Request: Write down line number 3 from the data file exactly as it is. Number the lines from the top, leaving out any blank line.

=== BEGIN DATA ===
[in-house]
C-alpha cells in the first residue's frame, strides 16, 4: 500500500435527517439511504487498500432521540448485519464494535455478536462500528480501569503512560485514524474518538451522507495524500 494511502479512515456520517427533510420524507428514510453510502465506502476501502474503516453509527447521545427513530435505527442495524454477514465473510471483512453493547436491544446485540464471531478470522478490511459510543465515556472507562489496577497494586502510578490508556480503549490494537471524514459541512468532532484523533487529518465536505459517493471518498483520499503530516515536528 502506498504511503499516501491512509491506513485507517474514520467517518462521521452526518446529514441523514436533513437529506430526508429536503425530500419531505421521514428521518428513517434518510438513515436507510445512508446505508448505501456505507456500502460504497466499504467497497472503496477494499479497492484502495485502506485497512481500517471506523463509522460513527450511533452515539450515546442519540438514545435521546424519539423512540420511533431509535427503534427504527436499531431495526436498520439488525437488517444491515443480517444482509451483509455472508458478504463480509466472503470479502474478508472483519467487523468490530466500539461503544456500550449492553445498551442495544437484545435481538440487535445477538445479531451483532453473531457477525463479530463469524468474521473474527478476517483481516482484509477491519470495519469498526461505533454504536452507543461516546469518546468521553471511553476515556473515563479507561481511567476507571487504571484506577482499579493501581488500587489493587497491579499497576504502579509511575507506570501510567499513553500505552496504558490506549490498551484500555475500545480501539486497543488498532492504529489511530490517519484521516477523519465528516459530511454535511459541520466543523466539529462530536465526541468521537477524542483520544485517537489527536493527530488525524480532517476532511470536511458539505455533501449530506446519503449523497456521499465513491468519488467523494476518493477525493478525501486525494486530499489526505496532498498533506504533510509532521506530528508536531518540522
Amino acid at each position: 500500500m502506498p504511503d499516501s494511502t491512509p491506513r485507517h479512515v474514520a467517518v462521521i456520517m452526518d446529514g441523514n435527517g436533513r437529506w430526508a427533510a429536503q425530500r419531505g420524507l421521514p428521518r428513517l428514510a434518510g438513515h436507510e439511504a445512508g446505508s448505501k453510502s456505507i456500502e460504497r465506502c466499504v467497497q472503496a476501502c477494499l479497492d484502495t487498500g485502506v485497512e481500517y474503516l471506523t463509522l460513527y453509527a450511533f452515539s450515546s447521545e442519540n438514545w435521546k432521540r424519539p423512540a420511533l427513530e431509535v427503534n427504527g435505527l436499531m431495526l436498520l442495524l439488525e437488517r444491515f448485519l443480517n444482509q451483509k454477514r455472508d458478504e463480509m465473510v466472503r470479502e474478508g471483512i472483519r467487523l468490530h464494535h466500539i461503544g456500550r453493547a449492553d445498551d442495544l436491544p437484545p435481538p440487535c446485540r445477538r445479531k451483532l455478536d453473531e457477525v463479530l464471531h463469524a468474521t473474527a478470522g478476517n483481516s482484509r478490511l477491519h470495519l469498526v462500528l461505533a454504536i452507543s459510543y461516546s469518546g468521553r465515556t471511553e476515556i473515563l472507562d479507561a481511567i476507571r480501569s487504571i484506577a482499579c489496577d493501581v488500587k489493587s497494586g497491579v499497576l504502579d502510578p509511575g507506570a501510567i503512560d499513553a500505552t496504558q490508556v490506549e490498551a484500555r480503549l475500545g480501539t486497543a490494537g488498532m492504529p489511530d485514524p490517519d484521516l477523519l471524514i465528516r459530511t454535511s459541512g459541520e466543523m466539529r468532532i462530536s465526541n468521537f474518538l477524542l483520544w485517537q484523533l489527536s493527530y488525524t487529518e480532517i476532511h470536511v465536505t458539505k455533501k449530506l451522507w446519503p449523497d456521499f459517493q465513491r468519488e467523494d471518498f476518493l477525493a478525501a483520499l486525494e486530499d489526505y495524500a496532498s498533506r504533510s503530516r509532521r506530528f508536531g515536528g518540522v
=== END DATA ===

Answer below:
Amino acid at each position: 500500500m502506498p504511503d499516501s494511502t491512509p491506513r485507517h479512515v474514520a467517518v462521521i456520517m452526518d446529514g441523514n435527517g436533513r437529506w430526508a427533510a429536503q425530500r419531505g420524507l421521514p428521518r428513517l428514510a434518510g438513515h436507510e439511504a445512508g446505508s448505501k453510502s456505507i456500502e460504497r465506502c466499504v467497497q472503496a476501502c477494499l479497492d484502495t487498500g485502506v485497512e481500517y474503516l471506523t463509522l460513527y453509527a450511533f452515539s450515546s447521545e442519540n438514545w435521546k432521540r424519539p423512540a420511533l427513530e431509535v427503534n427504527g435505527l436499531m431495526l436498520l442495524l439488525e437488517r444491515f448485519l443480517n444482509q451483509k454477514r455472508d458478504e463480509m465473510v466472503r470479502e474478508g471483512i472483519r467487523l468490530h464494535h466500539i461503544g456500550r453493547a449492553d445498551d442495544l436491544p437484545p435481538p440487535c446485540r445477538r445479531k451483532l455478536d453473531e457477525v463479530l464471531h463469524a468474521t473474527a478470522g478476517n483481516s482484509r478490511l477491519h470495519l469498526v462500528l461505533a454504536i452507543s459510543y461516546s469518546g468521553r465515556t471511553e476515556i473515563l472507562d479507561a481511567i476507571r480501569s487504571i484506577a482499579c489496577d493501581v488500587k489493587s497494586g497491579v499497576l504502579d502510578p509511575g507506570a501510567i503512560d499513553a500505552t496504558q490508556v490506549e490498551a484500555r480503549l475500545g480501539t486497543a490494537g488498532m492504529p489511530d485514524p490517519d484521516l477523519l471524514i465528516r459530511t454535511s459541512g459541520e466543523m466539529r468532532i462530536s465526541n468521537f474518538l477524542l483520544w485517537q484523533l489527536s493527530y488525524t487529518e480532517i476532511h470536511v465536505t458539505k455533501k449530506l451522507w446519503p449523497d456521499f459517493q465513491r468519488e467523494d471518498f476518493l477525493a478525501a483520499l486525494e486530499d489526505y495524500a496532498s498533506r504533510s503530516r509532521r506530528f508536531g515536528g518540522v